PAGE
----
How to Draw a Dilophosaurus

In this quick tutorial you'll learn how to draw a Dilophosaurus in 7 easy steps - great for kids and novice artists.

The images above represent how your finished drawing is going to look and the steps involved.

Below are the individual steps - you can click on each one for a High Resolution printable PDF version.

At the bottom you can read some interesting facts about the Dilophosaurus.

Make sure you also check out any of the hundreds of drawing tutorials grouped by category.

How to Draw a Dilophosaurus - Step-by-Step Tutorial

Step 1: First, draw the head. Include the neck sloping down vertically. The most distinct part of the dilophosaurus was the round crests on the top of its head; draw an oval above the face for this.

Step 2: Draw the face and eyes. There will be a few more boney parts like the crests around its face, so draw some more ovals, and don’t forget the eyes.

Step 3: Draw the body, with a long bumpy line sloping downward for the back, and a series of lines for the underside of the dilophosaurus, leaving gaps for the legs.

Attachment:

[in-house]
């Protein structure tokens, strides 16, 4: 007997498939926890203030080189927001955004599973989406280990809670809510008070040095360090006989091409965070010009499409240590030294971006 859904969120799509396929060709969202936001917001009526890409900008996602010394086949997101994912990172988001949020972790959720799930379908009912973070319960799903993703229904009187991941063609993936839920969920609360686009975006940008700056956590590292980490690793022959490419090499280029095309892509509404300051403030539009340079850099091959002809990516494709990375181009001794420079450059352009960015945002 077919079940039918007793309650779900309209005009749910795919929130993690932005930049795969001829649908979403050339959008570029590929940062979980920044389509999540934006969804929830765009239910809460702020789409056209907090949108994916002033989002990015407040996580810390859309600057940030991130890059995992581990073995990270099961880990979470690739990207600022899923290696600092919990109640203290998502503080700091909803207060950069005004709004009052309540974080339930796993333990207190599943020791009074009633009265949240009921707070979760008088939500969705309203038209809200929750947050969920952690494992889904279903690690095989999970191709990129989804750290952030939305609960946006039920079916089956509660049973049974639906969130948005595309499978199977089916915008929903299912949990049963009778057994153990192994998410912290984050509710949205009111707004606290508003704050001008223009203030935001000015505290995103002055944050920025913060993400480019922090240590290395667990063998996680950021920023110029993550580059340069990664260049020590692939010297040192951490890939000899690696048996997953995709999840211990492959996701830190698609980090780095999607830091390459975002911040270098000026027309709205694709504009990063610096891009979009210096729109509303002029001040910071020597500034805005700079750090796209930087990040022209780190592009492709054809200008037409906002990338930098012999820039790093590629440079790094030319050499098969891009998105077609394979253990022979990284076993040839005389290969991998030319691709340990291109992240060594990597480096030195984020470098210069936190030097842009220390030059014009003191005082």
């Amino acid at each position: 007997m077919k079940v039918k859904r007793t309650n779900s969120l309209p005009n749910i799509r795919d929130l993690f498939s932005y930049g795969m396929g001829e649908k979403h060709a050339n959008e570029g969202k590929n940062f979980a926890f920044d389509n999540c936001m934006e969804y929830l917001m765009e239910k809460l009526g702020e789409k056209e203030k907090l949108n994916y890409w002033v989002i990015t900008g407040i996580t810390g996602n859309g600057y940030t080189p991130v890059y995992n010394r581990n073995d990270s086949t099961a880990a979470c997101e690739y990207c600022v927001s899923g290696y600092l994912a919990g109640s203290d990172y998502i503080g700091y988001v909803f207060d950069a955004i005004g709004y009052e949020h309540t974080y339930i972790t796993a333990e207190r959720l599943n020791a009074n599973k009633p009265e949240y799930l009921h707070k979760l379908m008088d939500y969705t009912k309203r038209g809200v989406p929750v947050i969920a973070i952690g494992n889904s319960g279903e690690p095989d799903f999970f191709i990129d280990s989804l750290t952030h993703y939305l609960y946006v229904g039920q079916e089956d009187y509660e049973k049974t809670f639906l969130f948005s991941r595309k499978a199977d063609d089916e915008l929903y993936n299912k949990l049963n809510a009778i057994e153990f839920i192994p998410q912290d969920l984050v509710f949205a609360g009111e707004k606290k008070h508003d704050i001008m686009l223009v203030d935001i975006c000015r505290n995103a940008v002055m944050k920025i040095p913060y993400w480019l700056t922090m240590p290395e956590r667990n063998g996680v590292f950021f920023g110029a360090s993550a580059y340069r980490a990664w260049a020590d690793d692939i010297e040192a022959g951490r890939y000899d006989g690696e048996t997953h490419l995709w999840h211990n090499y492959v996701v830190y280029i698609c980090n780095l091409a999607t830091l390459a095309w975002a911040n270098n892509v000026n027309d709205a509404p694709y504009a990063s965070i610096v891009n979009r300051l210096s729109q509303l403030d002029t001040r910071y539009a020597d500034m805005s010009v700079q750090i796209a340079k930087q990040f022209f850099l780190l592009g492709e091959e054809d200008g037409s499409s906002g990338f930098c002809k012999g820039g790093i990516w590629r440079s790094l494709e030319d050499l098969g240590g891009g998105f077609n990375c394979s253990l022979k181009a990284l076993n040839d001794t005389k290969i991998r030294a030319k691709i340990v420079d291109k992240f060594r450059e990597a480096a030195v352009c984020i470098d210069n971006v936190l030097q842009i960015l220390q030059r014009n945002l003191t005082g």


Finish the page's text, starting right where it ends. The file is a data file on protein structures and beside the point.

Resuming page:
Step 4: Draw the front legs, which hang down straight like arms, and have large claws like hooks that face upwards.

Step 5: Draw the first hind leg, with a thigh that starts very high on the body. For the bottom part imagine an ostrich leg, with a large foot. Remember that birds evolved from dinosaurs.

Step 6: Draw the second hind leg on the other side of the body. Imagine this leg is raised like the dilophosaurus is running. This one will be bent and the foot, rather than being flat to the ground, will hang a bit. Draw long, sharp toes on this one.

Step 7: Draw the tail, with two slightly bowed lines that meet at a point. The tail would be almost as long as the dilophosaurus’ body.

Interesting Facts about the DILOPHOSAURUS

The Dilophosaurus is a member of the dinosaur group and the scientific term for them is D. wetherilli. Their Greek name “di-lopho-saurus” means “two-crested-lizard” in English, referring to its pair of high ridges on the head. The word “wetherilli” refers to the original founder of this species, John Wetherill. This species lived in western-central North America since its bones were found there. The teeth of this species were weak, so it probably fed on animals that were already dead.

Did you know?

  • The animal was first documented in 1954.
  • They could grow to about 23 feet long.
  • There are 30 long teeth in its mouth.
  • They could weigh about 1,100 pounds.
  • A version of this animal was featured in the 1993 film Jurassic Park.

hese were probably fast and agile runners because the leg bones were centered under the pelvis. Spinal segments were distant, indicating that buoyancy reduced compression of the backbone, probably because they were shallow water dwellers. Furthermore, since the shape of their skull’s brain case is similar in shape to intelligent animals, they were likely a smart species.